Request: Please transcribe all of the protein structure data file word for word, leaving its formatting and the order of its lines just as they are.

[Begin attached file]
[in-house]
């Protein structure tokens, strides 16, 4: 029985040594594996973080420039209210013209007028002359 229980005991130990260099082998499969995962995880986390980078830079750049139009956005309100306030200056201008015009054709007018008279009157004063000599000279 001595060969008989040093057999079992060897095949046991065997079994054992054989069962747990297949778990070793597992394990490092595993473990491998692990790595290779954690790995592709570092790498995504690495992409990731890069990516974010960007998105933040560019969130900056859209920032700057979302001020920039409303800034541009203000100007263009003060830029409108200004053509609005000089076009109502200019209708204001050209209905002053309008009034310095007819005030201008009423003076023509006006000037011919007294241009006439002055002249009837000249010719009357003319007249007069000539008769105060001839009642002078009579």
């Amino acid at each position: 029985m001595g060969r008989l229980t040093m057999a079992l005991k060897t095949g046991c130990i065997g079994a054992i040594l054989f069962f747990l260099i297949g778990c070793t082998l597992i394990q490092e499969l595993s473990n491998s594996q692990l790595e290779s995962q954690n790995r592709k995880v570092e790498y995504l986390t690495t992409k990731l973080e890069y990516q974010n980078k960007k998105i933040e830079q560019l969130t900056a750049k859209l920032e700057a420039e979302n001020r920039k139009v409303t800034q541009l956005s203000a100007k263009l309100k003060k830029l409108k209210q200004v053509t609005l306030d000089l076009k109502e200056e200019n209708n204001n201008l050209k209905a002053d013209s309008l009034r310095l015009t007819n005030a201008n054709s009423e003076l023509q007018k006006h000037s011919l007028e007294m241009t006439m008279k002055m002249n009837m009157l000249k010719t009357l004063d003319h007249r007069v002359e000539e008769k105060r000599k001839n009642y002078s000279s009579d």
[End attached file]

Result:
[in-house]
């Protein structure tokens, strides 16, 4: 029985040594594996973080420039209210013209007028002359 229980005991130990260099082998499969995962995880986390980078830079750049139009956005309100306030200056201008015009054709007018008279009157004063000599000279 001595060969008989040093057999079992060897095949046991065997079994054992054989069962747990297949778990070793597992394990490092595993473990491998692990790595290779954690790995592709570092790498995504690495992409990731890069990516974010960007998105933040560019969130900056859209920032700057979302001020920039409303800034541009203000100007263009003060830029409108200004053509609005000089076009109502200019209708204001050209209905002053309008009034310095007819005030201008009423003076023509006006000037011919007294241009006439002055002249009837000249010719009357003319007249007069000539008769105060001839009642002078009579």
């Amino acid at each position: 029985m001595g060969r008989l229980t040093m057999a079992l005991k060897t095949g046991c130990i065997g079994a054992i040594l054989f069962f747990l260099i297949g778990c070793t082998l597992i394990q490092e499969l595993s473990n491998s594996q692990l790595e290779s995962q954690n790995r592709k995880v570092e790498y995504l986390t690495t992409k990731l973080e890069y990516q974010n980078k960007k998105i933040e830079q560019l969130t900056a750049k859209l920032e700057a420039e979302n001020r920039k139009v409303t800034q541009l956005s203000a100007k263009l309100k003060k830029l409108k209210q200004v053509t609005l306030d000089l076009k109502e200056e200019n209708n204001n201008l050209k209905a002053d013209s309008l009034r310095l015009t007819n005030a201008n054709s009423e003076l023509q007018k006006h000037s011919l007028e007294m241009t006439m008279k002055m002249n009837m009157l000249k010719t009357l004063d003319h007249r007069v002359e000539e008769k105060r000599k001839n009642y002078s000279s009579d």